^^I agree.

 

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6 hours ago, NerdyUnicorn said:

So my pdoc told me that 3 drinks or more basically wipes all the meds out of your system (as your metabolism revs up to deal with the alcohol) and it takes ~5 days to get back to a steady state for meds. This conversation came about because I was having like 3 drinks in a night and not thinking anything of it cause I wasn't getting drunk, but obviously it was still hurting me. So it appears that more than 2 drinks is an issue, at least as far as meds are concerned. 

Im only on Seroquel XR and Sertraline, but i don't always take the Sertraline as it doesn't seem to make any difference as i don't really get depressed.

Well i guess when i drink (once a week), its always more than a few drinks

Edited by tyrantblade
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I drink or not depending on how I'm doing.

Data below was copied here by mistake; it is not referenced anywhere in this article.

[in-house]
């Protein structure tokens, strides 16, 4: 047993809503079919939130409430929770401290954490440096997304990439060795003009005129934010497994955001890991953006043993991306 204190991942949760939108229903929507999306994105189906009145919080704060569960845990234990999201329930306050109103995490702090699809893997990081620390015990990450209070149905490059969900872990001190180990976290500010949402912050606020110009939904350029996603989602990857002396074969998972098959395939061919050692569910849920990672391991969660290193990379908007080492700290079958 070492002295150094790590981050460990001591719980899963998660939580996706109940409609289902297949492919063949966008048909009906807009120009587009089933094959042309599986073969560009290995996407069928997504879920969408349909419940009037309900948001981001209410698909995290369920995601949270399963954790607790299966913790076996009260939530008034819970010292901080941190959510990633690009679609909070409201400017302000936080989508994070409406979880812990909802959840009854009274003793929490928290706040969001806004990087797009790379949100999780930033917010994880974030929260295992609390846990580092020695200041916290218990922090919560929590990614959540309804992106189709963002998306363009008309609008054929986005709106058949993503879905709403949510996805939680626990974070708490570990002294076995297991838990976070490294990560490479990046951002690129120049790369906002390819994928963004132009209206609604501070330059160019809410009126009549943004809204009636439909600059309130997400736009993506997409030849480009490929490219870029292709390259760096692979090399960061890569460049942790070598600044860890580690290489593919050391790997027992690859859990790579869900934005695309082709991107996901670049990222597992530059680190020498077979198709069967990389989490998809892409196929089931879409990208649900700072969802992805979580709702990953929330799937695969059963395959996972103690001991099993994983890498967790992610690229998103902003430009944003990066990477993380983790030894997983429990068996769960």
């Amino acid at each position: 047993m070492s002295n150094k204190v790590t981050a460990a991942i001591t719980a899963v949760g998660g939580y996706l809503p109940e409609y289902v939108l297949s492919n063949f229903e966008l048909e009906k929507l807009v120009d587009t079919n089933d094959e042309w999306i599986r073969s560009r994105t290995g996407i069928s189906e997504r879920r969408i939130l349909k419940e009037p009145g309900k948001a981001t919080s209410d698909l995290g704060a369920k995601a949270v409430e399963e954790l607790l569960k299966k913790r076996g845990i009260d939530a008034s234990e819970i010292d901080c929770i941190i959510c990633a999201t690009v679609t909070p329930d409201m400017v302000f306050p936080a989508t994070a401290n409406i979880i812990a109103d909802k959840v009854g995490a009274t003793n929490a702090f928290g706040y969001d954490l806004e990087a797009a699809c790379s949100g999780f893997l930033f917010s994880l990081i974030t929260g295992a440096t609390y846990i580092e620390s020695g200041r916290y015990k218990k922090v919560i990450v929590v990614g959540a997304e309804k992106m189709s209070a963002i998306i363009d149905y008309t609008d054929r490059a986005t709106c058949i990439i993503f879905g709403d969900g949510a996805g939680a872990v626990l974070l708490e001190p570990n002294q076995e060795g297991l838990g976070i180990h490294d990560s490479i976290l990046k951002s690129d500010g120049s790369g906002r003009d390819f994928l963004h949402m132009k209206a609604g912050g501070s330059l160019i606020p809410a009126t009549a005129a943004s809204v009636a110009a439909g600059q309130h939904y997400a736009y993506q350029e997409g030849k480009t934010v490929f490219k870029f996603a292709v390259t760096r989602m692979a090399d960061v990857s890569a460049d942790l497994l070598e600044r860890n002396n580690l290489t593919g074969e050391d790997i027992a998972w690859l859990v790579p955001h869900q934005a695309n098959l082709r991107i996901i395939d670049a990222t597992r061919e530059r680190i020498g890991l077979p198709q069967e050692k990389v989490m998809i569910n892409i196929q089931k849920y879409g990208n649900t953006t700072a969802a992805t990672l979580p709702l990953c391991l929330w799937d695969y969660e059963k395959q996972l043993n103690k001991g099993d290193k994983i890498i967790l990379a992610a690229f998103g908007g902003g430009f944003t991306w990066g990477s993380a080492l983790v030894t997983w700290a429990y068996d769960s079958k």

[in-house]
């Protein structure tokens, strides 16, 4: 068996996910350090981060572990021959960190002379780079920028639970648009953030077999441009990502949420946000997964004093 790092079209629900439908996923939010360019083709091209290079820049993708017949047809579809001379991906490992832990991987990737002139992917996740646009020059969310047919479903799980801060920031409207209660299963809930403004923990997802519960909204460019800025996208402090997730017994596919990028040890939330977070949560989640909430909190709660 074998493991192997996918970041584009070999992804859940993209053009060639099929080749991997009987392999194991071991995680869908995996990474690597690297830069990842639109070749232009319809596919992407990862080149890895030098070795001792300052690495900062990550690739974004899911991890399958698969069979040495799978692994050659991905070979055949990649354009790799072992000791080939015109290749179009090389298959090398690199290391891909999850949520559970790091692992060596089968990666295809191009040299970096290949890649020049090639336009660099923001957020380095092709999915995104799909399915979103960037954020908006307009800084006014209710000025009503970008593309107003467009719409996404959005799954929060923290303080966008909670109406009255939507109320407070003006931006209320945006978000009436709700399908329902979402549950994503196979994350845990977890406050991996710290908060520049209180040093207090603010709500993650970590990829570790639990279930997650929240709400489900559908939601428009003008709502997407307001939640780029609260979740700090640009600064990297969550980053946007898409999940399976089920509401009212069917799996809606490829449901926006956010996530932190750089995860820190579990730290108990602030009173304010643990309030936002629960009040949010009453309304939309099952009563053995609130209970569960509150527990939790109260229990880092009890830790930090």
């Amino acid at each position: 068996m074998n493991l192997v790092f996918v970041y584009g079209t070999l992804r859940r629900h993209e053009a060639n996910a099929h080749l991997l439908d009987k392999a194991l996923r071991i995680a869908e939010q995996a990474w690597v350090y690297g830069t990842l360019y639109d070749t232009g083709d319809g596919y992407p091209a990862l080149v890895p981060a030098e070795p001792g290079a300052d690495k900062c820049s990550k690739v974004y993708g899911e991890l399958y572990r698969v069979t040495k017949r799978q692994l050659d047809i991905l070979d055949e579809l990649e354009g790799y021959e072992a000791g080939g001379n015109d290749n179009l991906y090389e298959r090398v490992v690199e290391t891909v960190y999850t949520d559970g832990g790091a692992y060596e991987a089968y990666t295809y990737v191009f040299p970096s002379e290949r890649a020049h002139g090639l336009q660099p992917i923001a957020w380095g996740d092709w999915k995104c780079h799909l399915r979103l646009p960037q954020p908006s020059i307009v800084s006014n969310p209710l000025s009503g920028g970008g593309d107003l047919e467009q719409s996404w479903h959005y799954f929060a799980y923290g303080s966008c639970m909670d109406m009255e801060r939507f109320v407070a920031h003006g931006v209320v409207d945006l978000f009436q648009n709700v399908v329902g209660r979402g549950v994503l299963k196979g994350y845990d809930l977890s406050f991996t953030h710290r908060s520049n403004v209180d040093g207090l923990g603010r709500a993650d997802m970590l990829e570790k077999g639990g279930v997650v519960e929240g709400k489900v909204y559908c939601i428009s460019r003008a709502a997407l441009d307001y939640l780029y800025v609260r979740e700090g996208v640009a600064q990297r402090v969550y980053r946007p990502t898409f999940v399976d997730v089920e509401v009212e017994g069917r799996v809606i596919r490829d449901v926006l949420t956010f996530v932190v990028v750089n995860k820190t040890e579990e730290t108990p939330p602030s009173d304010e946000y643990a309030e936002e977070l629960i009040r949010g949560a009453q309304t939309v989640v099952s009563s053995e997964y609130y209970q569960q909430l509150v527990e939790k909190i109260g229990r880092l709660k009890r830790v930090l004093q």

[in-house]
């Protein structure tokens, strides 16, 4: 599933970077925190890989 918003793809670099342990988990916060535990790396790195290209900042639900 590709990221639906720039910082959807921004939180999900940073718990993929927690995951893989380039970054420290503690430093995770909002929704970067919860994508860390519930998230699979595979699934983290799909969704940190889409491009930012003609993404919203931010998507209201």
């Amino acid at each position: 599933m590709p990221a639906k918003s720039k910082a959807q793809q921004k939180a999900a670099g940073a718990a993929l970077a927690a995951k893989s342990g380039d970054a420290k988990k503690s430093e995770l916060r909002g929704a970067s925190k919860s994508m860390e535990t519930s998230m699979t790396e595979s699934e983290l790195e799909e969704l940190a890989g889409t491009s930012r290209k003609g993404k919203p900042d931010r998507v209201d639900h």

I stopped drinking for 2 years once because I was unwell for a year and recovering from it for the next year. I didn't touch a drop.

Then when I was feeling better I was back to drinking again.

I find it is a sign for me also that I'm getting mentally unwell: I start drinking too much and acting out when I'm drink. That's when I know to stop drinking.

Luckily it's easy for me to take it or leave it.

I think it is best left when you're having issues, though, for sure.

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GDoc talked to me about drinking (Which I don't do anymore) She said is a terrible mix with MI meds.  In my case I had one large beer (My Birthday) and it wiped me out.  Like I slid out of the chair I was in.  And I generally never got very drunk when drinking. 

Anyway - more important is that booze is a depressant.   Which is why drinking and blues music seem to go hand in hand.  I think it would be better to avoid anything that adds more depression to the mix.